[Oddly, the woman never seems to be equated with God, despite following the same parallel structure. Hmmm…]
Like the shepherd searching ceaselessly for the one lost sheep, and the woman tearing her house apart searching for her lost coin, or, as we’ll hear later on, the father keeping watch for his son to return, so too does God ceaselessly search for us, sinners and those separated, until there is repentance and then reconciliation with God.
Have I mentioned sheep are dumb? They also care exactly not at all about being reunited with their humans. And a coin — it can’t care about anything.
I’ve been really enjoying Amy-Jill Levine’s book, “Short Stories by Jesus”. Dr. Levine is a New Testament professor at Vanderbilt Divinity School. I enjoy her work partly because of her snark, — calling out Christian interpretations of stories told in first-century Jewish contexts — but also her manner of deconstructing Christian scripture, pulling out the threads in order to weave and even fuller tapestry of wisdom and meaning.
So here, with gratitude to Dr. Levine, is another layer, or perhaps a few more squares, to add to a complex quilt.
Sheep aren’t smart and coins aren’t alive.
Sheep and coins can’t lose themselves. It was the shepherd who wasn’t paying attention who lost his sheep. It was the woman who was distracted who lost her coin. It was me who left the room to get coffee, to take care of my own needs, and then lost my child, albeit temporarily.
And the rejoicing came after the searching; the effort to correct the error, the lapse of judgment, the distraction. There is rejoicing because even though mistakes were made, there was repentance. Not in the modern usage, which is more like being sorry, but in the original Greek term we find in Luke, metanoia — a change of heart and mind. Regret over past deeds and a change in behaviour moving forward. So, if we’re gonna move along with this perspective of our reading today, it is the shepherd and the woman who represent the repentant sinners and they have received a wake-up call about the cost of distraction and not taking care of that which is most valuable. I definitely brought Simon with me to get coffee the next time we went to the playgroup.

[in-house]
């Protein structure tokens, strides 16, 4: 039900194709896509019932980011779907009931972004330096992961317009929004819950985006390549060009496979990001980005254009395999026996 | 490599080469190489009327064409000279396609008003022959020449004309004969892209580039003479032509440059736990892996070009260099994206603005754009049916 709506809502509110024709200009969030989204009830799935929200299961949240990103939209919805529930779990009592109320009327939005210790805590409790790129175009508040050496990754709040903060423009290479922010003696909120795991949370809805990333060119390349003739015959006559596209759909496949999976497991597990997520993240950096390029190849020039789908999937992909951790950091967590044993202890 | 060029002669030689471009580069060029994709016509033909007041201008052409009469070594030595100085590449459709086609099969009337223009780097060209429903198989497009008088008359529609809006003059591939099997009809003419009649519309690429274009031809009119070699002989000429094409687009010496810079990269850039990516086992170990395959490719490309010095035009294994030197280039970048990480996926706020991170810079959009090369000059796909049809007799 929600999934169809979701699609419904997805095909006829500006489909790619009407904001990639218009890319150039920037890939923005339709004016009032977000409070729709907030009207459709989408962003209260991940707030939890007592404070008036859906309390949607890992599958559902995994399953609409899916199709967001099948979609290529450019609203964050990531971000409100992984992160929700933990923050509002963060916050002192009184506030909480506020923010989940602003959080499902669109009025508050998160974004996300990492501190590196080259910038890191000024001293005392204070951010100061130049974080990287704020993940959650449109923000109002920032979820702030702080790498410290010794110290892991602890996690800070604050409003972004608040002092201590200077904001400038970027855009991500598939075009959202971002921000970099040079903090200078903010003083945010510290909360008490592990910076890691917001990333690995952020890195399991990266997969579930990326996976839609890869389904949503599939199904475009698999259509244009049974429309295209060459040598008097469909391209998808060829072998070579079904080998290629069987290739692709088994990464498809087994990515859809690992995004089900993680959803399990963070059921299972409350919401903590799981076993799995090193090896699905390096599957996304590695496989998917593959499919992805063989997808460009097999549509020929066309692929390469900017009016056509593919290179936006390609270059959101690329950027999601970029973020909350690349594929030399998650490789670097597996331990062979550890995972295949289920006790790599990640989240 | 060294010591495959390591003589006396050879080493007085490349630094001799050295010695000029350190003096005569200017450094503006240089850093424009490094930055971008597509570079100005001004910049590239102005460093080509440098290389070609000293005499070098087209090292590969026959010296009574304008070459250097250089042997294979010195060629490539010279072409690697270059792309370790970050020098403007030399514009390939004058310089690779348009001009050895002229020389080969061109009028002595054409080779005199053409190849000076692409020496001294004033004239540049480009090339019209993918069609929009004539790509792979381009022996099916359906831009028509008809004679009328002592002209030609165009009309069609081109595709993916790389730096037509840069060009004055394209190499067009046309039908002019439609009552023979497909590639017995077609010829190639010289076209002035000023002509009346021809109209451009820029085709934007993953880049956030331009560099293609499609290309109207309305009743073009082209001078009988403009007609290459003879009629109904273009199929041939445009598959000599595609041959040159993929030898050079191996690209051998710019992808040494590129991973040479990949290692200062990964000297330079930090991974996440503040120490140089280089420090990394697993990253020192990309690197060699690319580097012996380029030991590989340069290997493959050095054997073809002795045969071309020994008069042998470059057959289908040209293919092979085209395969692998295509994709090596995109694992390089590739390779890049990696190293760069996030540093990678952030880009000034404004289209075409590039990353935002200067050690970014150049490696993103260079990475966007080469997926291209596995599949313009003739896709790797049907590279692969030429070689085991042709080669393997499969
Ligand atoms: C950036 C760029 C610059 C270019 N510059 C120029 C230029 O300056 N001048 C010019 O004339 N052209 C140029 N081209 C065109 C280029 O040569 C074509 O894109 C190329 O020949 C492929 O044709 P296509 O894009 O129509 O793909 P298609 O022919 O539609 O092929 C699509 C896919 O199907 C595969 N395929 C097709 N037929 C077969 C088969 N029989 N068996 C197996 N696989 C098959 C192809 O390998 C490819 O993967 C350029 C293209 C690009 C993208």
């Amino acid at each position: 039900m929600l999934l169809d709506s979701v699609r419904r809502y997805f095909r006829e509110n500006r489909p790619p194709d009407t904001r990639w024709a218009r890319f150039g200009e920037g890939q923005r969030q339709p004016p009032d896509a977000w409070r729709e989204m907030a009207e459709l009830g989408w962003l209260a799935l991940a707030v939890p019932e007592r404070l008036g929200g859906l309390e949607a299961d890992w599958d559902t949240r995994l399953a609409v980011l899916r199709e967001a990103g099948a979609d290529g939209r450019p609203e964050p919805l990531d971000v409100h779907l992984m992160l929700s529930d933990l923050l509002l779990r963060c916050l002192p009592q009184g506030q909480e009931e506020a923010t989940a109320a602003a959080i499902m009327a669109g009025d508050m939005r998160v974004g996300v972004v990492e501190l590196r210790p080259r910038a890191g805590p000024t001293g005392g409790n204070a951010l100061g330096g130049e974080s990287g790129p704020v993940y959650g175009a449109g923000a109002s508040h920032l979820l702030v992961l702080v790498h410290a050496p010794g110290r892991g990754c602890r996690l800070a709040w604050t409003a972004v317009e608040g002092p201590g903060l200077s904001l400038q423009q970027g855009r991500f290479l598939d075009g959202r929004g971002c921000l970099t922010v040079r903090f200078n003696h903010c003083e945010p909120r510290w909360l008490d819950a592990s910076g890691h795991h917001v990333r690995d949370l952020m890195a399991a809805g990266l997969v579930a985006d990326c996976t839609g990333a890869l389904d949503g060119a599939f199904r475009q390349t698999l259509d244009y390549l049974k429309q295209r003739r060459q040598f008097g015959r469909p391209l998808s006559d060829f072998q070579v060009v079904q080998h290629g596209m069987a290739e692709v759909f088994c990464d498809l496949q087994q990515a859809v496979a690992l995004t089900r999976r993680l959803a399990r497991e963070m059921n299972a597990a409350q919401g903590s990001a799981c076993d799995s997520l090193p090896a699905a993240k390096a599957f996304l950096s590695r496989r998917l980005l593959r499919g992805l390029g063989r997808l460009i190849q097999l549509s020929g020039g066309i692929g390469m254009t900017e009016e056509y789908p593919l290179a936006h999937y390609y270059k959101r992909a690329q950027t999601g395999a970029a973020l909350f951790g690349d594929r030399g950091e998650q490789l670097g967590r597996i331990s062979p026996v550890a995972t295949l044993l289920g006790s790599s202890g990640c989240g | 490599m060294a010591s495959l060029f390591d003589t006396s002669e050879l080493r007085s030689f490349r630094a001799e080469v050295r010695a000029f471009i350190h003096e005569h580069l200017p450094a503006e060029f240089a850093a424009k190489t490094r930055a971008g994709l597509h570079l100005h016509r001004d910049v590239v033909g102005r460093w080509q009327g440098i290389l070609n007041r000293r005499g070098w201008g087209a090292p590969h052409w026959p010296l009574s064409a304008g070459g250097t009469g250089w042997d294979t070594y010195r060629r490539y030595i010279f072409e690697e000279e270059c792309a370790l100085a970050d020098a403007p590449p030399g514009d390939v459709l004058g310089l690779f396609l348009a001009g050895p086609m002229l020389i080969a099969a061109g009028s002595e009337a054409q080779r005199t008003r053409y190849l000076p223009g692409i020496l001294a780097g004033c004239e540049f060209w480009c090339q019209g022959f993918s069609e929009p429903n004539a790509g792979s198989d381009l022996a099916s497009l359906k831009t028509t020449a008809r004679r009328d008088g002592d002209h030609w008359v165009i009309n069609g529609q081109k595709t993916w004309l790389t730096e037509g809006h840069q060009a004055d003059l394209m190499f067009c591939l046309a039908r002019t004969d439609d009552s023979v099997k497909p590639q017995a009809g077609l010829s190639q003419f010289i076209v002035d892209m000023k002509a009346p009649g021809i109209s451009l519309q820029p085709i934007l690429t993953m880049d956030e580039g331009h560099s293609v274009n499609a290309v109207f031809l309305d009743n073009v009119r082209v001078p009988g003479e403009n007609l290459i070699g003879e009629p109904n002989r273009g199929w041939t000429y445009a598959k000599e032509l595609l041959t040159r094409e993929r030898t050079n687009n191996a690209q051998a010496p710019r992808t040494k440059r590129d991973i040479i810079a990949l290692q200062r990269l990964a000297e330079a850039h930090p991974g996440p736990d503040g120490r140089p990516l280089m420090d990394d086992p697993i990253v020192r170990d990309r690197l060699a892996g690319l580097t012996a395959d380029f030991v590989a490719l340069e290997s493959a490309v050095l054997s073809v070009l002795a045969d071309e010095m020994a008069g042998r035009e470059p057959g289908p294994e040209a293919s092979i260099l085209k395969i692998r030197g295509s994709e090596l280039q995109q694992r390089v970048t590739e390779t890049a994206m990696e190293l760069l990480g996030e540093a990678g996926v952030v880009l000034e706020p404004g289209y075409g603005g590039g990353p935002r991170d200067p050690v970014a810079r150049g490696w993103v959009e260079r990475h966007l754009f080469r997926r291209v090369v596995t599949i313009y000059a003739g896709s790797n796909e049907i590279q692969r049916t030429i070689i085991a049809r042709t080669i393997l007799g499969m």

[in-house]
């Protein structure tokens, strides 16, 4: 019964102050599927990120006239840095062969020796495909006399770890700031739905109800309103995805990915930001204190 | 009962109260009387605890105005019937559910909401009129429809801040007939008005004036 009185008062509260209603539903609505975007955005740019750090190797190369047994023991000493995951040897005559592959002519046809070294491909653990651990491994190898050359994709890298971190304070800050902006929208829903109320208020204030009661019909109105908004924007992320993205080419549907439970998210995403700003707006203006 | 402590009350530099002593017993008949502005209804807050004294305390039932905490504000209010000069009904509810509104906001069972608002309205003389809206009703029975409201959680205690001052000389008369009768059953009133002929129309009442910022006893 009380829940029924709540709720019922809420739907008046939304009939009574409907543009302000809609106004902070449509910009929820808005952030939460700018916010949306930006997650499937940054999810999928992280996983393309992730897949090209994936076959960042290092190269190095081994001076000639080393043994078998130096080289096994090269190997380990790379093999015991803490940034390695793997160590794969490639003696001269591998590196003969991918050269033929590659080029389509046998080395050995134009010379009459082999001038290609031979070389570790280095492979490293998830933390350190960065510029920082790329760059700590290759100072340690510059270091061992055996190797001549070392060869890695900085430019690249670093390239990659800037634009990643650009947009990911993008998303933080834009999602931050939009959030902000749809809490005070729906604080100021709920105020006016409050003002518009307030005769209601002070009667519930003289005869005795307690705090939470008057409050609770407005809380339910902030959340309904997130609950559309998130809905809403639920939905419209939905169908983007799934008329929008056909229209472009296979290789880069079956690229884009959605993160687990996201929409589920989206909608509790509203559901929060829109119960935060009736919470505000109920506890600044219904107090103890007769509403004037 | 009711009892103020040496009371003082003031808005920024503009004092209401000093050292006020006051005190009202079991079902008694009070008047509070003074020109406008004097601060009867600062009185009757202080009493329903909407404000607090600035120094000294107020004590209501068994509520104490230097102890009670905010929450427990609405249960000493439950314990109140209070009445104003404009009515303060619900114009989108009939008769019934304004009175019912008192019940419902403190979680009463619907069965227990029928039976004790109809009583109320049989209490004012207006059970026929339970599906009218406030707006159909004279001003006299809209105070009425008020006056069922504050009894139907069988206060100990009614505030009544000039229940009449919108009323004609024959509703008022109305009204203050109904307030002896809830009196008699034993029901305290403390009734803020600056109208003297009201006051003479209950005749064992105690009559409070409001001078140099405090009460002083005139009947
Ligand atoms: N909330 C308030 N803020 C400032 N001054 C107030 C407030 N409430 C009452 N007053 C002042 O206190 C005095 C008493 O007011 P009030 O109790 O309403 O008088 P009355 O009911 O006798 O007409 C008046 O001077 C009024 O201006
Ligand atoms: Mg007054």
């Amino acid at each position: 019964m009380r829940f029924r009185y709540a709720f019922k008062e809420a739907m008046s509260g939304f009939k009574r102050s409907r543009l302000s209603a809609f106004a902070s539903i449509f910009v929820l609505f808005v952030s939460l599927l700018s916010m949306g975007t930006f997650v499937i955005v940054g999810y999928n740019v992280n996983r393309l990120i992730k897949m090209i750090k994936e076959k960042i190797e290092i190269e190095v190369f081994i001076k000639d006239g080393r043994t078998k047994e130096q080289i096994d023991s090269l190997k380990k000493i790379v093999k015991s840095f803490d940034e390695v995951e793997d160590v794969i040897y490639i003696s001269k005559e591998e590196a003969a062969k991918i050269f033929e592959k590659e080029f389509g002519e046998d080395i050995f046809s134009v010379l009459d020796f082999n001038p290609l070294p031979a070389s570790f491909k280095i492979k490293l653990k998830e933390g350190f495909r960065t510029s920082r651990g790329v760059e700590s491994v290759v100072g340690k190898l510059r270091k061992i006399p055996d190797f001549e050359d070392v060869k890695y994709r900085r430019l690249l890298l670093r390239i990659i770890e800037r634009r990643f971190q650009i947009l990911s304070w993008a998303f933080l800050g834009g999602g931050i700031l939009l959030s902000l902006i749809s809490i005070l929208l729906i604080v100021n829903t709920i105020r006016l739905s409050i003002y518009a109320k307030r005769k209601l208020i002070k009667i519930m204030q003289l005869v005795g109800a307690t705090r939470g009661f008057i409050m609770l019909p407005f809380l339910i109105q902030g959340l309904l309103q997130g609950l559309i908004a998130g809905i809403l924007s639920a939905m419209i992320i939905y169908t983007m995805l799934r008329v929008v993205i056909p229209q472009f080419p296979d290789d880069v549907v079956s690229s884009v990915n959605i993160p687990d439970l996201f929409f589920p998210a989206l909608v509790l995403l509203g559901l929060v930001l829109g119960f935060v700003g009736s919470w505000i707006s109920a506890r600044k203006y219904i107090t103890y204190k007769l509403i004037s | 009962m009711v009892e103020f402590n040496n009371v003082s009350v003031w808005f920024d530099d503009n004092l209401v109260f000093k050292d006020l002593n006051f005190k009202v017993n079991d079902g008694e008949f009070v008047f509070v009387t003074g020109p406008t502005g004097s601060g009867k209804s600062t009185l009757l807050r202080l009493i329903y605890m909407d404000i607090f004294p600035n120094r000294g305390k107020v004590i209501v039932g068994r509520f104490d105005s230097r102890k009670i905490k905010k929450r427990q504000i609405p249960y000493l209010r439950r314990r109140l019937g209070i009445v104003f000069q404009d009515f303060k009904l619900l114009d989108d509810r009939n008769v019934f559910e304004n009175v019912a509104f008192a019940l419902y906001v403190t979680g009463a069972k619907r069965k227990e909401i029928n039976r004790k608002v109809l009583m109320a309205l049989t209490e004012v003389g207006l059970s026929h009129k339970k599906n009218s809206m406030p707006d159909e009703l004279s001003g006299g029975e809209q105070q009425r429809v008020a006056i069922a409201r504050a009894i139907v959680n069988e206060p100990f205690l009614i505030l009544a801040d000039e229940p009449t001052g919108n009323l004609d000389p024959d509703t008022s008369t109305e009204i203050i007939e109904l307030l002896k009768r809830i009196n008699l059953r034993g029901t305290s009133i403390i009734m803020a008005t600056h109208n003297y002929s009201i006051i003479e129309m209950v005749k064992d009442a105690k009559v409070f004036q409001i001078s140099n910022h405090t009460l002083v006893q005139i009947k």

But the thing about these two different interpretations is that regardless of who plays which character in the story, the end result, the thread that holds everything together, stitches us right into the same place. Because, in both instances, rejoicing comes with reconciliation…when what was lost and who was searching and who was at fault are reconciled once more. If sin is anything which separates us from God — that keeps of from experiencing communion with the Divine — then reconciliation becomes the opposite of sin and something, I truly, truly believe, is part of the life force, the very fabric that binds creation together. Different Christologies will have different interpretations about how that reconciliation comes about, and all of that would be enough to fill multiple podcast episodes. But the pull for humans to be reconciled with God…I have yet to see much evidence that this draw towards reconciliation isn’t a universal phenomenon. Every religion or faith I’ve ever studied has some element of reconciliation at work. Even secular humanism posits themes of reconciliation. We seem to be naturally hard wired to seek connection and communion, with each other, with creation, with the divine and even ourselves. When we’re reconciled, there is rejoicing, on the deepest most fundamental level.
In a few moments we’ll hear a song called “Hush” by Calexico and these words:
Reconcile and resurrect, tombstone rose
Growing up and over the gates to where our children play
The future wraps ‘round like vines
Inside these arms
Reconciliation. I wrapped my arms around Simon and he snuggled in. He was lost. I lost him. He was found. We found him. God was wrapped around us. Everything was alright.
Photo credit: Natanja Grün